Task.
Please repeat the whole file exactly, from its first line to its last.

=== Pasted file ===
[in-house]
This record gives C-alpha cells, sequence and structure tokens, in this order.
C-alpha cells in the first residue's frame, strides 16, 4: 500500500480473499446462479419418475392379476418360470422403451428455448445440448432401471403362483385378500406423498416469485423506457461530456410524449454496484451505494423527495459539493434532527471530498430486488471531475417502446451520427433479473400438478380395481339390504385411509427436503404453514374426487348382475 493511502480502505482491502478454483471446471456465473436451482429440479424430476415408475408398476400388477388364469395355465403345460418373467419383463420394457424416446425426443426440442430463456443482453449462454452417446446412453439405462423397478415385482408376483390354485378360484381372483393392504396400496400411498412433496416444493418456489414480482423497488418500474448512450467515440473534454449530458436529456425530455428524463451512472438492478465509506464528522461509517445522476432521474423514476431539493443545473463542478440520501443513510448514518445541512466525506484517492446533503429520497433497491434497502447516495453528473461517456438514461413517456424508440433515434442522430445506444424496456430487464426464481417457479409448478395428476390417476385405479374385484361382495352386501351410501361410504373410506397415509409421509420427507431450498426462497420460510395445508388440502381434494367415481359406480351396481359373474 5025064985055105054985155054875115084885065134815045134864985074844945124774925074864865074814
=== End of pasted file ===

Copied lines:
[in-house]
This record gives C-alpha cells, sequence and structure tokens, in this order.
C-alpha cells in the first residue's frame, strides 16, 4: 500500500480473499446462479419418475392379476418360470422403451428455448445440448432401471403362483385378500406423498416469485423506457461530456410524449454496484451505494423527495459539493434532527471530498430486488471531475417502446451520427433479473400438478380395481339390504385411509427436503404453514374426487348382475 493511502480502505482491502478454483471446471456465473436451482429440479424430476415408475408398476400388477388364469395355465403345460418373467419383463420394457424416446425426443426440442430463456443482453449462454452417446446412453439405462423397478415385482408376483390354485378360484381372483393392504396400496400411498412433496416444493418456489414480482423497488418500474448512450467515440473534454449530458436529456425530455428524463451512472438492478465509506464528522461509517445522476432521474423514476431539493443545473463542478440520501443513510448514518445541512466525506484517492446533503429520497433497491434497502447516495453528473461517456438514461413517456424508440433515434442522430445506444424496456430487464426464481417457479409448478395428476390417476385405479374385484361382495352386501351410501361410504373410506397415509409421509420427507431450498426462497420460510395445508388440502381434494367415481359406480351396481359373474 5025064985055105054985155054875115084885065134815045134864985074844945124774925074864865074814